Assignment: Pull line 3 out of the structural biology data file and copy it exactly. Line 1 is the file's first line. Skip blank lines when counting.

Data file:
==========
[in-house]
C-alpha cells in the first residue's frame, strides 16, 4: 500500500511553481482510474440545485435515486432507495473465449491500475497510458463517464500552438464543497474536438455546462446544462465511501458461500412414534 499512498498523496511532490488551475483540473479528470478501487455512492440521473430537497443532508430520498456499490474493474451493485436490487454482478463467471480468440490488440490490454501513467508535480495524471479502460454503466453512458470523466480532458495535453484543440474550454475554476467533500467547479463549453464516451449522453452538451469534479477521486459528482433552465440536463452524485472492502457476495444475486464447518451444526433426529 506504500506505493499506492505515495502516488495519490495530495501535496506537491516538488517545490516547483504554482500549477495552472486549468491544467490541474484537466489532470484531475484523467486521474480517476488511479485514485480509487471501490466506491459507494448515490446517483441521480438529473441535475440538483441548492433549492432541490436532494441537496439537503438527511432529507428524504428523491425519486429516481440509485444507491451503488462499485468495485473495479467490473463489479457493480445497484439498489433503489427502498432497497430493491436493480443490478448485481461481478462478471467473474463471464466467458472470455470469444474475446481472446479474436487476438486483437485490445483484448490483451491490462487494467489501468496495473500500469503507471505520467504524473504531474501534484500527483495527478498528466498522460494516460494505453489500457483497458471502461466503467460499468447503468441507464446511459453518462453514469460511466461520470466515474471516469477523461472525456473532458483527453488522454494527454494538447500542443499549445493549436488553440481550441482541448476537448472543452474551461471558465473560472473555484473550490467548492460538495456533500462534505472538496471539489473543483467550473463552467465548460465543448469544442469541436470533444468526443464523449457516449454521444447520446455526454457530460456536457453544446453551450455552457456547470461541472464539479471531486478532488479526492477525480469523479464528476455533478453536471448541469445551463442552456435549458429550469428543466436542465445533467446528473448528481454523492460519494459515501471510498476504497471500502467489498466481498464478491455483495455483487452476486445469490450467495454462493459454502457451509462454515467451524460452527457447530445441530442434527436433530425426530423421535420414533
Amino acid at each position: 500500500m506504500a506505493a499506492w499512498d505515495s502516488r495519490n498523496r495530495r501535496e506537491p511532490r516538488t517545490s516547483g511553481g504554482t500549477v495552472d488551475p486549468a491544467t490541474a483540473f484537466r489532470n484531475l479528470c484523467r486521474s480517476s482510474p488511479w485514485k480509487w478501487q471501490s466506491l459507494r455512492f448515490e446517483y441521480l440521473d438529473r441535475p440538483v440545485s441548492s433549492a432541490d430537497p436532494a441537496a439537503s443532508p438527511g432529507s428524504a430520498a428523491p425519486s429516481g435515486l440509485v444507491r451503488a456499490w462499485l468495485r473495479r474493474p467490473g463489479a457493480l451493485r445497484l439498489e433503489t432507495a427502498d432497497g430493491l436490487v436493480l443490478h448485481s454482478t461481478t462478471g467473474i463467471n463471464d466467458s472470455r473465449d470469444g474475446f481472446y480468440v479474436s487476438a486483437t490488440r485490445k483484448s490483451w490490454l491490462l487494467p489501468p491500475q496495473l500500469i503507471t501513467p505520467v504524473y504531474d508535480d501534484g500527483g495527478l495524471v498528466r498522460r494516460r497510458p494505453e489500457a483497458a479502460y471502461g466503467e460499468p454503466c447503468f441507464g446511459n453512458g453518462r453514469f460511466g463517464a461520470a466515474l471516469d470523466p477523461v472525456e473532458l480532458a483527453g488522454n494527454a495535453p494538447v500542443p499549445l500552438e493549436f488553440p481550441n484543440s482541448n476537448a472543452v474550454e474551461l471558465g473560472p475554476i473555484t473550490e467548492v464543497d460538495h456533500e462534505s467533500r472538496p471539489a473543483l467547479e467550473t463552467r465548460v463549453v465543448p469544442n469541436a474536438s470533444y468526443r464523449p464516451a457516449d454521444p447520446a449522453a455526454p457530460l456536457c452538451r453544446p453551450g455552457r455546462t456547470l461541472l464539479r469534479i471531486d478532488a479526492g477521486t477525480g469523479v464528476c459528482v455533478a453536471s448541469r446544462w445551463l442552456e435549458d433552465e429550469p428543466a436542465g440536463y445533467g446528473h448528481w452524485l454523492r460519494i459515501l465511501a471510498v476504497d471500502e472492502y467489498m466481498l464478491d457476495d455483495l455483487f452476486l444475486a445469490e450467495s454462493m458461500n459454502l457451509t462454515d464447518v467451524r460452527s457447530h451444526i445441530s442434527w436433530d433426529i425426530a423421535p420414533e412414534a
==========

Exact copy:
Amino acid at each position: 500500500m506504500a506505493a499506492w499512498d505515495s502516488r495519490n498523496r495530495r501535496e506537491p511532490r516538488t517545490s516547483g511553481g504554482t500549477v495552472d488551475p486549468a491544467t490541474a483540473f484537466r489532470n484531475l479528470c484523467r486521474s480517476s482510474p488511479w485514485k480509487w478501487q471501490s466506491l459507494r455512492f448515490e446517483y441521480l440521473d438529473r441535475p440538483v440545485s441548492s433549492a432541490d430537497p436532494a441537496a439537503s443532508p438527511g432529507s428524504a430520498a428523491p425519486s429516481g435515486l440509485v444507491r451503488a456499490w462499485l468495485r473495479r474493474p467490473g463489479a457493480l451493485r445497484l439498489e433503489t432507495a427502498d432497497g430493491l436490487v436493480l443490478h448485481s454482478t461481478t462478471g467473474i463467471n463471464d466467458s472470455r473465449d470469444g474475446f481472446y480468440v479474436s487476438a486483437t490488440r485490445k483484448s490483451w490490454l491490462l487494467p489501468p491500475q496495473l500500469i503507471t501513467p505520467v504524473y504531474d508535480d501534484g500527483g495527478l495524471v498528466r498522460r494516460r497510458p494505453e489500457a483497458a479502460y471502461g466503467e460499468p454503466c447503468f441507464g446511459n453512458g453518462r453514469f460511466g463517464a461520470a466515474l471516469d470523466p477523461v472525456e473532458l480532458a483527453g488522454n494527454a495535453p494538447v500542443p499549445l500552438e493549436f488553440p481550441n484543440s482541448n476537448a472543452v474550454e474551461l471558465g473560472p475554476i473555484t473550490e467548492v464543497d460538495h456533500e462534505s467533500r472538496p471539489a473543483l467547479e467550473t463552467r465548460v463549453v465543448p469544442n469541436a474536438s470533444y468526443r464523449p464516451a457516449d454521444p447520446a449522453a455526454p457530460l456536457c452538451r453544446p453551450g455552457r455546462t456547470l461541472l464539479r469534479i471531486d478532488a479526492g477521486t477525480g469523479v464528476c459528482v455533478a453536471s448541469r446544462w445551463l442552456e435549458d433552465e429550469p428543466a436542465g440536463y445533467g446528473h448528481w452524485l454523492r460519494i459515501l465511501a471510498v476504497d471500502e472492502y467489498m466481498l464478491d457476495d455483495l455483487f452476486l444475486a445469490e450467495s454462493m458461500n459454502l457451509t462454515d464447518v467451524r460452527s457447530h451444526i445441530s442434527w436433530d433426529i425426530a423421535p420414533e412414534a